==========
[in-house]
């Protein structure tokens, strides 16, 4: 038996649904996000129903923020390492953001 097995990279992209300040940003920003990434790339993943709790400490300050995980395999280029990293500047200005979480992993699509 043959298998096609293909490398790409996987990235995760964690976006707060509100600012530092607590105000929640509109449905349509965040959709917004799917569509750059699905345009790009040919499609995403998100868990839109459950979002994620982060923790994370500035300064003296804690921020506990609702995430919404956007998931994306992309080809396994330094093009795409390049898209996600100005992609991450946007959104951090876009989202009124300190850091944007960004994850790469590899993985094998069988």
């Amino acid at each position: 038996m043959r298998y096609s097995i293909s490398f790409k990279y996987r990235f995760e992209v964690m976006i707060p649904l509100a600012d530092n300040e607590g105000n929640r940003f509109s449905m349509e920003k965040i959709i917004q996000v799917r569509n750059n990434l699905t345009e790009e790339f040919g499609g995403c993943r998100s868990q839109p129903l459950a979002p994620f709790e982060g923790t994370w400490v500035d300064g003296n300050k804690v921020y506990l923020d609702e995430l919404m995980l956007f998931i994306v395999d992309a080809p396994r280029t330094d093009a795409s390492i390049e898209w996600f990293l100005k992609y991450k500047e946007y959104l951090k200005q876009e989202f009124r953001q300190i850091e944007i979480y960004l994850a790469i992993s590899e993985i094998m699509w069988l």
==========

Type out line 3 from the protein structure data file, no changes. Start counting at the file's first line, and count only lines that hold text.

């Amino acid at each position: 038996m043959r298998y096609s097995i293909s490398f790409k990279y996987r990235f995760e992209v964690m976006i707060p649904l509100a600012d530092n300040e607590g105000n929640r940003f509109s449905m349509e920003k965040i959709i917004q996000v799917r569509n750059n990434l699905t345009e790009e790339f040919g499609g995403c993943r998100s868990q839109p129903l459950a979002p994620f709790e982060g923790t994370w400490v500035d300064g003296n300050k804690v921020y506990l923020d609702e995430l919404m995980l956007f998931i994306v395999d992309a080809p396994r280029t330094d093009a795409s390492i390049e898209w996600f990293l100005k992609y991450k500047e946007y959104l951090k200005q876009e989202f009124r953001q300190i850091e944007i979480y960004l994850a790469i992993s590899e993985i094998m699509w069988l």